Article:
Drying is traditionally carried out under the sun, and in some areas, due to climatic conditions, in drying ovens. Drying in traditional drying ovens, however, can render the resulting beans unsuitable for chocolate production due to the smoke taste. This problem was solved only with the advent of modern heat exchangers.
After drying, the beans lose about 50% of their original size, and then they are packed in bags and sent to chocolate-producing countries in Europe and North America: 18% of the world harvest is purchased by the Netherlands, 9% by the UK. In importing countries, beans are processed into cocoa mass, cocoa butter, cocoa powder, cocoa shell, etc.
Cocoa liquor is an intermediate product of the processing of cocoa beans into cocoa butter.
Cocoa butter (cocoa butter, cocoa butter) – fat squeezed out of grated cocoa – ground grains of the fruit of the chocolate tree. The basis for the production of chocolate.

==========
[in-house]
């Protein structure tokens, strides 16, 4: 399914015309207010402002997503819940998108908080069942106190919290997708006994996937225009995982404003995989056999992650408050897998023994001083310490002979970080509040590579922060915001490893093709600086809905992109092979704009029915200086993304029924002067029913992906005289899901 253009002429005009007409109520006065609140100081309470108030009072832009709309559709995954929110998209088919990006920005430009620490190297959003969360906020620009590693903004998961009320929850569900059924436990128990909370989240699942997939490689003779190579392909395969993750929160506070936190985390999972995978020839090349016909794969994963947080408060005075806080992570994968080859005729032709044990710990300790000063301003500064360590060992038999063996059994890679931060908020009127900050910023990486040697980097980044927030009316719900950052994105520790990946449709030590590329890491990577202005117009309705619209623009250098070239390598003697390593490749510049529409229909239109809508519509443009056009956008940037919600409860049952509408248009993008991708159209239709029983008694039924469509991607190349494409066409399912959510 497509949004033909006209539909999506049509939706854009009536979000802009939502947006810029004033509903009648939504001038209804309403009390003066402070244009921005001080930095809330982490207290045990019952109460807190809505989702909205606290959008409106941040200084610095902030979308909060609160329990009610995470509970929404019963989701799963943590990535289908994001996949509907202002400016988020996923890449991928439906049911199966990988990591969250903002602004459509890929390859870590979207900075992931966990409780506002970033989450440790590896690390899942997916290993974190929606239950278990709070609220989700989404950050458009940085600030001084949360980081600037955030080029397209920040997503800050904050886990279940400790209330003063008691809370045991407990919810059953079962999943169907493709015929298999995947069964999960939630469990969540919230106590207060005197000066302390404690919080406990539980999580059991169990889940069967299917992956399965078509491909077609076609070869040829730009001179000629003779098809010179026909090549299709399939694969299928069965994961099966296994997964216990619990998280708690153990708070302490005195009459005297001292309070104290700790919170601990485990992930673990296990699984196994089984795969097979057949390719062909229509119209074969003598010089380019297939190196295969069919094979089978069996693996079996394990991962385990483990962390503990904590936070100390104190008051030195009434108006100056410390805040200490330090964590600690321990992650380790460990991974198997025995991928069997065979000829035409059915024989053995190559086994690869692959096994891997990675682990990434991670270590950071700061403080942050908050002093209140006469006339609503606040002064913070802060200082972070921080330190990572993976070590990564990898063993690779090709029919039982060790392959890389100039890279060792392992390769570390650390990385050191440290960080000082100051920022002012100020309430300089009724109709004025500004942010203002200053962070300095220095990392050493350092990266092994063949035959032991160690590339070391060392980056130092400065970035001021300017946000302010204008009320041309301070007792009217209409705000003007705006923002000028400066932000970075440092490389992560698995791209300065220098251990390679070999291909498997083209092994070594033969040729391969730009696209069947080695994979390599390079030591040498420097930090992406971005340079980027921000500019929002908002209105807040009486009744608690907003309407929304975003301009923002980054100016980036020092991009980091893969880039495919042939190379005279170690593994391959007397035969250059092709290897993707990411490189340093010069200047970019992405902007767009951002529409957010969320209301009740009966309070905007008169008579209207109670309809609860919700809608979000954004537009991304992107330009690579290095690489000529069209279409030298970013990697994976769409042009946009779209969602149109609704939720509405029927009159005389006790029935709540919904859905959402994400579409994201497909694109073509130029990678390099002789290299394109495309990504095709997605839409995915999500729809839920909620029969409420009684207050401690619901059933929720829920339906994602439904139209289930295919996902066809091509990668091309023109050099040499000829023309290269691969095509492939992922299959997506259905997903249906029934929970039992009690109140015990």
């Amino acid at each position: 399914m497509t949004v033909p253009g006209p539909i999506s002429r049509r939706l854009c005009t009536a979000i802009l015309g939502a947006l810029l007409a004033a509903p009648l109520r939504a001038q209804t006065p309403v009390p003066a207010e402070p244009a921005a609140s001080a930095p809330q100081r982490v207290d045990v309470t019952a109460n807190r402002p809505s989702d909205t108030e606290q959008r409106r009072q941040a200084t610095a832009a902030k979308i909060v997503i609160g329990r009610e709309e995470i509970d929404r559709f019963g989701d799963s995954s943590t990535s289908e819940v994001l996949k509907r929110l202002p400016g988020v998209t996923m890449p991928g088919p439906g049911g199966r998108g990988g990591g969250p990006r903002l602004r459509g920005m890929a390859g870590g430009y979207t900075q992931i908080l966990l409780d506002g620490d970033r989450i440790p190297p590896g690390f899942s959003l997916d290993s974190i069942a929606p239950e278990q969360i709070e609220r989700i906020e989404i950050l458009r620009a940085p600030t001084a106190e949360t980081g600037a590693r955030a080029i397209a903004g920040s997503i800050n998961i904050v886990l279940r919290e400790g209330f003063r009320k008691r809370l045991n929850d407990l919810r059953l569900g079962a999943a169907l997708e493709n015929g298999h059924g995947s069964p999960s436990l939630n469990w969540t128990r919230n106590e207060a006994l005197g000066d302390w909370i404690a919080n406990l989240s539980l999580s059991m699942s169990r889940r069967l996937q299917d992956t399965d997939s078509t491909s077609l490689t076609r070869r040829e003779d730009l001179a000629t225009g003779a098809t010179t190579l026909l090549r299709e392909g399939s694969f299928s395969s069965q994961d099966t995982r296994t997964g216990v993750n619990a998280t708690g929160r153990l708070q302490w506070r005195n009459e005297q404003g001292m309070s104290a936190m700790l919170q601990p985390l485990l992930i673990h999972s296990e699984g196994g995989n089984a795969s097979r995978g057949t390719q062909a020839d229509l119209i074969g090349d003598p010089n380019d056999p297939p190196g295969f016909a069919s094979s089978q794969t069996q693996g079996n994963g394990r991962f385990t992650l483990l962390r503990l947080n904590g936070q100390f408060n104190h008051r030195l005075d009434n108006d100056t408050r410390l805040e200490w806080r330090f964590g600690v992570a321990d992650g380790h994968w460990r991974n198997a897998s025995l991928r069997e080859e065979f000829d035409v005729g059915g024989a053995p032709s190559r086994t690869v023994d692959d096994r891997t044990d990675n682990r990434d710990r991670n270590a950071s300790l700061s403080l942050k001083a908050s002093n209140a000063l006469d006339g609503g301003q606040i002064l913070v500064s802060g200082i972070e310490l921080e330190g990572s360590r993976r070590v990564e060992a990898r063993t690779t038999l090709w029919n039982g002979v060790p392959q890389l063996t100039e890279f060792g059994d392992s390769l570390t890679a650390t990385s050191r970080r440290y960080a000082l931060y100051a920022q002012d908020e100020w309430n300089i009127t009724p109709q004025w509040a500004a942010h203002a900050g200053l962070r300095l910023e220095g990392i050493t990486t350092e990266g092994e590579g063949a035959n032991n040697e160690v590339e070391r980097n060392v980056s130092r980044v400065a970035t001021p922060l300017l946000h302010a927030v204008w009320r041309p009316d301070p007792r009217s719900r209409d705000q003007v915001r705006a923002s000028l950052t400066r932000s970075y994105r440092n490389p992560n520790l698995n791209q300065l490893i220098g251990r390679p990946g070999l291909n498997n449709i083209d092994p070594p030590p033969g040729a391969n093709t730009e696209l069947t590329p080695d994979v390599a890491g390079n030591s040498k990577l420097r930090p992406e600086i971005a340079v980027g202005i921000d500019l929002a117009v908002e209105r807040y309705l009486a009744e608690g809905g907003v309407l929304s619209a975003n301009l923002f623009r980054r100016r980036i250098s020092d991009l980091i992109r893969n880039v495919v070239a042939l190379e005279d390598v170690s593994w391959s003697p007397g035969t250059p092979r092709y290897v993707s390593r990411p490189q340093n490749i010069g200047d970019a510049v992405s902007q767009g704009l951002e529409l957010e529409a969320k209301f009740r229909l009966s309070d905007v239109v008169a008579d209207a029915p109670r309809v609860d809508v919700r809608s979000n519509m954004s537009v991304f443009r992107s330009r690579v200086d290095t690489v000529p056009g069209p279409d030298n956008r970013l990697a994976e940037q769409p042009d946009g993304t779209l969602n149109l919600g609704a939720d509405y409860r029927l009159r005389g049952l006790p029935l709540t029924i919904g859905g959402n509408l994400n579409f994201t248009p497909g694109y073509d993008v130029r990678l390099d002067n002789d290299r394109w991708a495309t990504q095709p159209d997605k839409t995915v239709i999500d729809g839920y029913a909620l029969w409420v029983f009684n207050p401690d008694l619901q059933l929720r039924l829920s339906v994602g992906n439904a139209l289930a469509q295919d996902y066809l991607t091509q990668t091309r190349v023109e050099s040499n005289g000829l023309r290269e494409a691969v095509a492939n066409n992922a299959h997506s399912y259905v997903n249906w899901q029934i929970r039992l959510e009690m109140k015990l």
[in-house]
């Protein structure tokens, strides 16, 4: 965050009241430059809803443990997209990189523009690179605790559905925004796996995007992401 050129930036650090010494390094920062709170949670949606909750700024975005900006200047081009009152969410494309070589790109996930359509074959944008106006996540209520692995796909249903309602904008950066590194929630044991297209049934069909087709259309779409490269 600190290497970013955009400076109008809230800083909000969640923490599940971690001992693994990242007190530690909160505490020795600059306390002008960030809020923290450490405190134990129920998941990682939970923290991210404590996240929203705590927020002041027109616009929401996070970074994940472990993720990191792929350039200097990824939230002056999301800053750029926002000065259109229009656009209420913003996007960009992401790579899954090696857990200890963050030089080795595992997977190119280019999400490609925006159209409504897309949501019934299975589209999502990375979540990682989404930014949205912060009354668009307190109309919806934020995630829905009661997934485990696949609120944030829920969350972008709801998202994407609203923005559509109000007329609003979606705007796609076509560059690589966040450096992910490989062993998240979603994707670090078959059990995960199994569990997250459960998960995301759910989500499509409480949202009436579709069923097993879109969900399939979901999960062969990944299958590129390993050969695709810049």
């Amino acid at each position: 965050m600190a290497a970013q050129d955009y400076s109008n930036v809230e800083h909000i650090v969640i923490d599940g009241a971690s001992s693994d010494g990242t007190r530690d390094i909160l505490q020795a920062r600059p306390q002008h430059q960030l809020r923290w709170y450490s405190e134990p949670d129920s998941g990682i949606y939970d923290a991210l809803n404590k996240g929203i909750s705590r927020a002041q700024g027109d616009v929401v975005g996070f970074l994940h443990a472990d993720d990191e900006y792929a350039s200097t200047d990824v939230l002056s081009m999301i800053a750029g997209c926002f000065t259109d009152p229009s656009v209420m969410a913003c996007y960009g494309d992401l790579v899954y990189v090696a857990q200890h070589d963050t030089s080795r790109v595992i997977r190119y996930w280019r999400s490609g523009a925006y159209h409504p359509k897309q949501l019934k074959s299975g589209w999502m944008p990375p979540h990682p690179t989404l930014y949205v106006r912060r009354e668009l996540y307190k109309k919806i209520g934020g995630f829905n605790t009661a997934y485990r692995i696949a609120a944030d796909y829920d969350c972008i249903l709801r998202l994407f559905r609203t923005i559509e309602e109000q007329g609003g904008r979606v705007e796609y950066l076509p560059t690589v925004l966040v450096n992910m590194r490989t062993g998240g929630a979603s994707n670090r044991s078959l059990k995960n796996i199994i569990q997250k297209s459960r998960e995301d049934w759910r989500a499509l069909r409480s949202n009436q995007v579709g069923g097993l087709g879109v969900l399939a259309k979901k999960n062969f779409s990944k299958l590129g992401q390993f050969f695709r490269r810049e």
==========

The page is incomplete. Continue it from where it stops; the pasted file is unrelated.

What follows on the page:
Cocoa butter has a whitish-yellow color, a hard and brittle texture at room temperature, and a characteristic pleasant smell.
Cocoa powder – dried and crushed cocoa cake, which remains from grated cocoa after squeezing cocoa butter, which goes to the production of solid chocolate. The powder serves as the base for various drinks, including cocoa milk and hot chocolate.
Kakaovella (kakavella, cocoa-well) – the shell of the husk of cocoa beans; is a by-product of the production of cocoa mass.
These wastes are very useful, their practical application is very diverse. Cocoa shell is used as a new additive in animal feed, for soil mulching, it is made into powder, additionally subjected to finer grinding. When burning cocoa shells, you can get a large amount of thermal energy, and in medicine, cocoa shells are valued for their high content of theobromine, a causative agent of the heart muscle and central nervous system, used in the manufacture of many drugs.
Cocoa beans, or cocoa beans, are almond-shaped seeds found in the fruit (pod) of the chocolate tree. Source of cocoa powder and cocoa butter from which chocolate is made.
Cocoa beans consist of 40-50% fat, called cocoa butter, and solids from which cocoa powder is obtained. Easily separated from the beans, the shell is crushed into a meal called cocoa shell.